In Praise of Unitasking
By Arianna Huffington
Think you're able to competently do two things at once? Like read this article while talking on the phone or IMing a colleague? Well, think again—actually, don’t think again now—that would be multitasking. Wait until you’re done reading and then think again.
Studies have shown we think we’re doing two things at once, when, really, we’re doing only one and just switching back and forth, with a huge efficiency loss in the process.
What does this mean in the workplace? One 2007 study of workers at Microsoft found that it took them an average of 15 minutes to get their focus back after multitasking with a bit of e-mailing or IMing.
Of course, outside the office, the consequences can be much worse than just lost time. A study released in July by the Virginia Tech Transportation Institute found that texting while driving increased the chances of a crash by 23 times.
This isn’t to say the health risk of multitasking is confined to the roads. Gloria Mark, a professor and one of the authors of a UC Irvine study, found that after 20 minutes of interrupted activity, workers reported higher levels of stress and pressure.
This can start a vicious circle that can lead to increased stress hormones and risk of cardiovascular disease. “Why are people in large cities more angry?” Dr. Alan Keen of Australia’s Central Queensland University told the Daily Mail, “If I’m living in a big city with a busy job, and I’m multitasking and I’m a busy parent, all that translates into chemical changes in the brain.”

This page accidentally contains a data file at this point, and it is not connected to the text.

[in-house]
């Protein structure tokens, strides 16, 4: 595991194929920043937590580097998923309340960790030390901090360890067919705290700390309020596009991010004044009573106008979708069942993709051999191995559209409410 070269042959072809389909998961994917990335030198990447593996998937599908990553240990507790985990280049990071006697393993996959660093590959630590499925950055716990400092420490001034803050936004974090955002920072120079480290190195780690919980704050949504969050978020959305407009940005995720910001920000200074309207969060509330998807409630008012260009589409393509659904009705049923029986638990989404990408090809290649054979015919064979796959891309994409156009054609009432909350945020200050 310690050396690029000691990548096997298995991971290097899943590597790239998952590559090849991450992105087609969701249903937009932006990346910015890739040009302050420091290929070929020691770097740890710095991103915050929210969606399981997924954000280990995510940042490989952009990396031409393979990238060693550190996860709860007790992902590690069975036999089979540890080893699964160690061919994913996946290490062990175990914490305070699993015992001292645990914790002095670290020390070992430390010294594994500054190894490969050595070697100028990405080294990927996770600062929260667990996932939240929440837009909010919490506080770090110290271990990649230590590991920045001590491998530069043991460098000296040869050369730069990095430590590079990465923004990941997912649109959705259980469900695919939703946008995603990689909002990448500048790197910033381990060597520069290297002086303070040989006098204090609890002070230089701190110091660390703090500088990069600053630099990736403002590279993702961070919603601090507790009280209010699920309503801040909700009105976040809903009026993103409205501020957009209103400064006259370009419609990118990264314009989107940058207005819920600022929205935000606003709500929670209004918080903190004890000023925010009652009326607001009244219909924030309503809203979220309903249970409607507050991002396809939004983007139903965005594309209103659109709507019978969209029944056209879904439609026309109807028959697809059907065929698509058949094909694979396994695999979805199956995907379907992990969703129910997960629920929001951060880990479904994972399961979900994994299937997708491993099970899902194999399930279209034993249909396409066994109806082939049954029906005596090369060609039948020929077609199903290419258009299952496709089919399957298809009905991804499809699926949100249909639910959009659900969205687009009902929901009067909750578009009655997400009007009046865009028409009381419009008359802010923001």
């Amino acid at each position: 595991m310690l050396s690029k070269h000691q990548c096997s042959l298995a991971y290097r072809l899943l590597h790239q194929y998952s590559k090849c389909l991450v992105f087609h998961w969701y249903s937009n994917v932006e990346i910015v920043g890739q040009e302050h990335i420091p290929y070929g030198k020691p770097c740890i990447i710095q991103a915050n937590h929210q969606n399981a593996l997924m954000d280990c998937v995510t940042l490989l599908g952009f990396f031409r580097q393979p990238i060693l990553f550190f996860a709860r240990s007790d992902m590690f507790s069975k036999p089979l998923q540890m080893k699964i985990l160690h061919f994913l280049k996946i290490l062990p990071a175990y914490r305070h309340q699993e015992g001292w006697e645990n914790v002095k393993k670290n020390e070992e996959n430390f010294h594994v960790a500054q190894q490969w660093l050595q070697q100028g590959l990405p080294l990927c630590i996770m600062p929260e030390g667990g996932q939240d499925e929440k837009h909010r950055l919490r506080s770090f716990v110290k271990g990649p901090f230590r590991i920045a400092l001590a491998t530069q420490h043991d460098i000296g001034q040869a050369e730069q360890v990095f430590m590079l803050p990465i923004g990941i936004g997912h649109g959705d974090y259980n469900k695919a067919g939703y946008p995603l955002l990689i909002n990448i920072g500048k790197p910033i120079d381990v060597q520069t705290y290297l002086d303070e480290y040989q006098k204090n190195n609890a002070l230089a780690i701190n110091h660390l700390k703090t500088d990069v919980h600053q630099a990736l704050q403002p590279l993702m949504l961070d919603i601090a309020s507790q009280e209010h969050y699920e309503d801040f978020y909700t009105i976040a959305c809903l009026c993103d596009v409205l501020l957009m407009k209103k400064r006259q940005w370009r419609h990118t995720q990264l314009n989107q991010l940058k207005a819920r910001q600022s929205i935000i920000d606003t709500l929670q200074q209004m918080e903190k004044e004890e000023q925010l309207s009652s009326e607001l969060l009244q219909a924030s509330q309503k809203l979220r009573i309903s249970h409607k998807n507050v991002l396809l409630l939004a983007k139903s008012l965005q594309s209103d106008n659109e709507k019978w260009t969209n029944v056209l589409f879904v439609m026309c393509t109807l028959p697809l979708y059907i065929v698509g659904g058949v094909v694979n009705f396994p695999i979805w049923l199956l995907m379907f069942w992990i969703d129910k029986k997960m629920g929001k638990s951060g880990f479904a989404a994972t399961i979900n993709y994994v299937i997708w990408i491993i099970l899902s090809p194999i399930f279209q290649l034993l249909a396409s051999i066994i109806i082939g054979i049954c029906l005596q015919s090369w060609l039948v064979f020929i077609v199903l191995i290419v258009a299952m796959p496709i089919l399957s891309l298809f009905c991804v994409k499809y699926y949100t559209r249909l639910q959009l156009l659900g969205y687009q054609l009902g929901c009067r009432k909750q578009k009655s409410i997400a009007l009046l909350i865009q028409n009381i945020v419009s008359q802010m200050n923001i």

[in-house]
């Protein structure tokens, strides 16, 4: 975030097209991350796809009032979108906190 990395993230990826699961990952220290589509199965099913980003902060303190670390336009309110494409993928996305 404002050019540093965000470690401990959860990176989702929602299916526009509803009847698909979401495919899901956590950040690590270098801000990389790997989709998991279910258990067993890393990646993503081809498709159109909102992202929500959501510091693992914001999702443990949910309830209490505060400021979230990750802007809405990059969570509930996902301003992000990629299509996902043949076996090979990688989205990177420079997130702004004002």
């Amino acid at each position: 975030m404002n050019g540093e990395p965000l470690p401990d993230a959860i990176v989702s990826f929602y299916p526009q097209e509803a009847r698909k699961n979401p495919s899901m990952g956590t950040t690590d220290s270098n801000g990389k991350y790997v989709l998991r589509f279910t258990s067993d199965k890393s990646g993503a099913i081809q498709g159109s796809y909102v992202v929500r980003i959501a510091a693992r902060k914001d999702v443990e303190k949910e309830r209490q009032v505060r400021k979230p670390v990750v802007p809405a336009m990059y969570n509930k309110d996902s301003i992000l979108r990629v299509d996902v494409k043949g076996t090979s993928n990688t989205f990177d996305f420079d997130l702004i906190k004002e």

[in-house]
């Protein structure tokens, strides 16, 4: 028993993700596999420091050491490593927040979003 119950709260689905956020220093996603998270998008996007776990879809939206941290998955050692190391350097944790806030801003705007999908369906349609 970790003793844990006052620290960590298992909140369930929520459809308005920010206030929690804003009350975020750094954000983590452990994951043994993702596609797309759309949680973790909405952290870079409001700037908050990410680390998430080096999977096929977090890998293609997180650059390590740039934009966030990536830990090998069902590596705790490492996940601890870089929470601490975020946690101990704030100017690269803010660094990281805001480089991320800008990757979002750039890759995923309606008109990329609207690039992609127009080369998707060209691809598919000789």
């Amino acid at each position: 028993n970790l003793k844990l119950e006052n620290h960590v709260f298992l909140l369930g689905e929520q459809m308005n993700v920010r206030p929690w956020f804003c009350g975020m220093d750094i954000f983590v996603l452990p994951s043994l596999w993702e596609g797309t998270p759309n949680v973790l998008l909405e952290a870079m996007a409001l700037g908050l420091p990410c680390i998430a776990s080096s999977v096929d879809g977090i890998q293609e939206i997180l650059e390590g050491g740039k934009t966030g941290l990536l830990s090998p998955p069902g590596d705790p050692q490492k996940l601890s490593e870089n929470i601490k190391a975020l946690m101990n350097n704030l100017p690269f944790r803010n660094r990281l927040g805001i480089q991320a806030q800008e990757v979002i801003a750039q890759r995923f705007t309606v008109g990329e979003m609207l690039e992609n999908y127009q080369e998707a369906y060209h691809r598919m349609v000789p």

Worst of all, we’re teaching all the wrong lessons to our children, who are growing up in a world where multitasking is the norm. But what effect will it have on their brains and their ability to learn? And what about the hidden costs? The short-term gain we get—or think we get—by multitasking is obvious: I read three e-mails while handling a call! But what are we missing?
One of my final memories of my mother was, in fact, the last time she was angry with me before she died. She was upset with me when she saw me talking with my children and opening my mail at the same time. She despised multitasking. She believed it was a way to miss life, to miss the gifts that come only when you give 100 percent of yourself to a task, a relationship, a moment.
Part of the essence of creativity is absorption. It can’t be scheduled or checked off as we answer nine e-mails. Whether it’s meditation, prayer or just taking a walk, allowing yourself to recharge and be in the moment is essential to creativity and inspiration.
So next time, think about trying to do some serious unitasking. And remember: Multitasking may seem tempting, but the costs are high. Be a unitasker instead.
ILLUSTRATION BY KALI CIESEMIER